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Lots of Laughs, and a Few Snubs, At Governor's State of the State Address

By Philip Rucker
Thursday, January 24, 2008

Yesterday's State of the State address, with its attendant pomp and politics, was something like an awards show, family reunion and high school assembly all in one. Here are some of the day's scenes.

Fenty, by Any Other Name

On such a day, Speaker Michael E. Busch (D-Anne Arundel) might have the toughest job in the House of Delegates. As presiding officer, he introduced each special guest -- all of the Cabinet secretaries, constitutional officers, county officials and former governors. He also introduced visiting dignitaries.

"The great mayor of the city of Washington, District of Columbia, Mr. Michael Fenty!" Busch said from a dais.

There was laughter all around.

"Mr. Adrian Fenty!" Busch said, correcting himself. "I'm sorry, Mayor."

"As long as you got the 'mayor' part right," Fenty (D) joked.

"I hope I don't get any parking tickets!" Busch said.

Some Former Governors

Speaking of dignitaries, there were several white-haired former governors in attendance: Marvin Mandel (D), Harry Hughes (D) and Parris N. Glendening (D). Absent, however, was William Donald Schaefer (D).

When asked why he didn't attend the speech by Gov. Martin O'Malley, Schaefer said he had not been invited.

"I didn't even know it was going to be today," the retired political legend said from his Anne Arundel County home. "I didn't get an invitation. . . . They may have forgotten to give me one."

But O'Malley spokesman Rick Abbruzzese said that Schaefer was invited and that he responded no the day after the invitations were sent.

Regardless, there was no love lost between O'Malley and Schaefer.

"We haven't been what you would call 'friendly' for a number of years," Schaefer said. "We've never counseled each other."

Also absent was still-brown-haired former governor Robert L. Ehrlich Jr. (R). Ehrlich was invited but told O'Malley aides that he had a "scheduling conflict."

Shout-Outs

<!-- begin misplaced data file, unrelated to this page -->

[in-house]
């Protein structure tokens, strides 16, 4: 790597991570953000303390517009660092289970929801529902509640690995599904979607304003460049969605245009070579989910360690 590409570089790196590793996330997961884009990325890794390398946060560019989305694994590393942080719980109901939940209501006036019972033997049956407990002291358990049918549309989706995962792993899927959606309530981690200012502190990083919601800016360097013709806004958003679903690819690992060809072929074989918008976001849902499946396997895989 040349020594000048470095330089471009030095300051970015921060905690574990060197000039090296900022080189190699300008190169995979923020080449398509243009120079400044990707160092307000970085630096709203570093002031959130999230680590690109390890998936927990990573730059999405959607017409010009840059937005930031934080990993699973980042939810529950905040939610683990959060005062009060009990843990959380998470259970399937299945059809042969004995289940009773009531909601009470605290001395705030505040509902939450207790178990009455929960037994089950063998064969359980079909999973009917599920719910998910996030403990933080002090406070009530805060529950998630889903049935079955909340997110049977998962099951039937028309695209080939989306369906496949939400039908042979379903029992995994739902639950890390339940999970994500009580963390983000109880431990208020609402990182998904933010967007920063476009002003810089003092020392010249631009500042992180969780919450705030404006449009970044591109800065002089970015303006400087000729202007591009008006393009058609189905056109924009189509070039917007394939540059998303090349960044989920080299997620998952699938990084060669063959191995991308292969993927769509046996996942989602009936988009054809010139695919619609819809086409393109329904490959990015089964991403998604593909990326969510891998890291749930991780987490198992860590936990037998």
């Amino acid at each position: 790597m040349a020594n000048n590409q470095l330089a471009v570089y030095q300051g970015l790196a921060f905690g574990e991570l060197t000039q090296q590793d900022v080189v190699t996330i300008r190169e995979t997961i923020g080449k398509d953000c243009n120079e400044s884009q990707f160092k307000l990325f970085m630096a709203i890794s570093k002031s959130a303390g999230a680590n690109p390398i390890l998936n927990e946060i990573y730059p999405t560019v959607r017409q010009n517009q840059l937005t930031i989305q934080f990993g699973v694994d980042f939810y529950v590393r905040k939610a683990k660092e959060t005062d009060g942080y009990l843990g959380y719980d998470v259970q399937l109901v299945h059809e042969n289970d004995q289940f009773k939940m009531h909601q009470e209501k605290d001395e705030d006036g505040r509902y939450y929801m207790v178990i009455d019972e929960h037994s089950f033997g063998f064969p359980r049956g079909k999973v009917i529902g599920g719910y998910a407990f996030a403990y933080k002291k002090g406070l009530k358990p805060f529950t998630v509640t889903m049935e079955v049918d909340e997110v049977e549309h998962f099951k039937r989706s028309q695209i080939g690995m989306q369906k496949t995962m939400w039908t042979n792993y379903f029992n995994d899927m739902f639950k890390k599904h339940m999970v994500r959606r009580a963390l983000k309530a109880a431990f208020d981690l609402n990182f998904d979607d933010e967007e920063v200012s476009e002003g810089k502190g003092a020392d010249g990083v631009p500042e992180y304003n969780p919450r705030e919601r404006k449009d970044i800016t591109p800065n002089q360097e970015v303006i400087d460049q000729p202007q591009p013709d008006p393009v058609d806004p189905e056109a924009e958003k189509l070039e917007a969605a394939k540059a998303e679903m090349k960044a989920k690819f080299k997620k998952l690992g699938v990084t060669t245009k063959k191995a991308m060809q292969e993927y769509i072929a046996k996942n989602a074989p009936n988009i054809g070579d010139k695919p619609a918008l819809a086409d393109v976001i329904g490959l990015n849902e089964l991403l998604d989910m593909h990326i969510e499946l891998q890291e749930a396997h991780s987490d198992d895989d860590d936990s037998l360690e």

Like a president speaking on the State of the Union, Gov. Martin O'Malley gave several notable shout-outs during his State of the State address.

When highlighting criminal justice initiatives in his speech, O'Malley thanked his friend Adrian M. Fenty for the District's cooperation. But one had to wonder how much Fenty really paid attention to O'Malley's speech. The fast-with-his-fingers mayor could be seen checking his BlackBerry frequently.

Then there was O'Malley's shout-out to Sen. Thomas M. Middleton (D-Charles) for helping pass health-care legislation in the fall's special session. That caused some of Middleton's colleagues to tease him.

"Ohhhh . . . Mac," crowed Sen. Roy P. Dyson (D-St. Mary's), turning back to pat Middleton on the knee. "Teacher's Pet!"

To the Spin Zone

Once Gov. Martin O'Malley was finished speaking, politicos of all kinds -- statewide officials, senators, delegates, Cabinet secretaries, county officials and staffers -- filed into the State House's marble hallway (a.k.a. the Spin Zone) to discuss the governor's speech.

"He hit all the points," said Sen. Brian E. Frosh (D-Montgomery), adding that he counted 22 applause lines in the 30-minute speech. "He was very well received."

"The whole speech was right on point," said Prince George's County Executive Jack B. Johnson (D). "Public safety is so important."

"I'm glad education is a priority," said Nancy S. Grasmick, the longtime state schools superintendent.

There also were the two senators slugging it out for the GOP nomination for the 1st Congressional District: Andrew P. Harris (Baltimore County) and E.J. Pipkin (Queen Anne's).

"I was just checking out some of my colleagues running for Congress," said Sen. Jamie B. Raskin (D-Montgomery). "I was standing in a very dangerous place because there were a bunch of TV cameras and E.J. and Andy were lunging for them."

And then there was Peter Franchot, the indefatigable comptroller, who is always up for talking with reporters.

Asked what he thought of the Spin Zone, Franchot (D) said: "I'm glad to be part of it.

"How would you guys be able to write articles if people didn't give you input?"

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